interests of its capitalist masters most strongly demand.

Curiously enough, Mr. Berger expressed the "reformist," the
revolutionary, and the State capitalist principle in this same speech,
without being in the least troubled with the contradictions. He spoke of
industrial crises, irregular employment and unemployment as if they were
permanent features of capitalism:--


"These new inventions, machines, improvements, and labor devices,
displace human labor and steadily increase the army of unemployed,
who, starved and frantic, are ever ready to take the places of
those who have work, thereby still further depressing the labor
market."


The collectivist capitalists have already set themselves aggressively
to work to abolish unemployment, to make employment regular, to connect
the worker that needs a job with the job that needs a worker, and to put
an end to industrial crises, and with every promise of success.

Immediately afterward, Mr. Berger made a correct statement of the
Socialist position:--


"The average of wages, the certainty of employment, the social
privileges, and the independence of the wage-earning and
agricultural population, _when compared with the increase of wealth
and social production_, are steadily and rapidly decreasing."


The Socialist indictment is not that unemployment, irregularity of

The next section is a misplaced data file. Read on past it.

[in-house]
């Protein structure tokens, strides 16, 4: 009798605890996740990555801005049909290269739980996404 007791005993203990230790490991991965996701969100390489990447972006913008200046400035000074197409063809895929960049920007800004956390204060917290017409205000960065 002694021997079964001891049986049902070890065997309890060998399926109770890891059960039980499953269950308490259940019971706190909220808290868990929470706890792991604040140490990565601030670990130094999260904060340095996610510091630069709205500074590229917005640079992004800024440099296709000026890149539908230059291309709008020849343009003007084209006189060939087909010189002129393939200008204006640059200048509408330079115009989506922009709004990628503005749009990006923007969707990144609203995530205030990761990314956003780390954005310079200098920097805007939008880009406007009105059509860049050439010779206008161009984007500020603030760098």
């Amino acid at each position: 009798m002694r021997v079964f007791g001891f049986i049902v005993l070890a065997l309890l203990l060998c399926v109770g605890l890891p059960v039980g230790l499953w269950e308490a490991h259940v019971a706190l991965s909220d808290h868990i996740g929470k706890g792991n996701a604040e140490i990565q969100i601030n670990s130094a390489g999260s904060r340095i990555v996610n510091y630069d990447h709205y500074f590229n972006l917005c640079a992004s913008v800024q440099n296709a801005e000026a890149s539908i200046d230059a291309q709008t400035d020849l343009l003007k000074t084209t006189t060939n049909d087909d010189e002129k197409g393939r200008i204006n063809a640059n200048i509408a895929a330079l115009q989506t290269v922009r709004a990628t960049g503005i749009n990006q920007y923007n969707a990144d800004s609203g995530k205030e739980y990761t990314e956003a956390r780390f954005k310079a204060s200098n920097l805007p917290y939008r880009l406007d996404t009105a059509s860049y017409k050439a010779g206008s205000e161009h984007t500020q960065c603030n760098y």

employment, or any other social evil is increasing absolutely, or that
it is beyond the reach of capitalist reform; but that _the share of the
constantly increasing total of wealth and prosperity that goes to the
laborers is constantly growing less_.

A few minutes later in the same speech, Mr. Berger indorsed pure "State
Socialism." Legislation, he said, that does not tend to _an increased
measure of control on the part of society as a whole_ is not in line
with the trend of economic evolution and cannot last. This formulates
capitalistic collectivism with absolute distinctness. What it demands is
not a new order, but more order. What it opposes is not so much the rule
of capitalists, as the disorder of capitalism--which capitalists
themselves are effectively remedying. It is not only our present
government that is capitalistic but our present society, also. Increased
control over industry, over legislation and government, on the part of
the present society _as a whole_, would be but a step toward the
achievement of _State capitalism_. The purpose of Socialism is to
overcome and eliminate the power of capitalism whether in society or in
government, and not to establish it more firmly. Increased control by
society as a whole, far from being a Socialist principle, is not
necessarily even radical or progressive. In fact _the most far-seeing
conservatives_ to-day demand it, for "_control by society as a whole_"
means, for the present, _control by society_ as it is.

Finally, in reply to questions asked on the floor of Congress after this
same speech, Mr. Berger said: "Any interference by the government with
the rights of private property is Socialistic in tendency," that is,
that every step in collectivism is a step in Socialism. Yet this demand
for the restriction of the rights of private property by a conservative
government is the identical principle advocated by progressives who will
have nothing to do with Socialism.



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Keywords: representative, unemployment, states, england, without, themselves, overthrow, collectivism, criminals, increased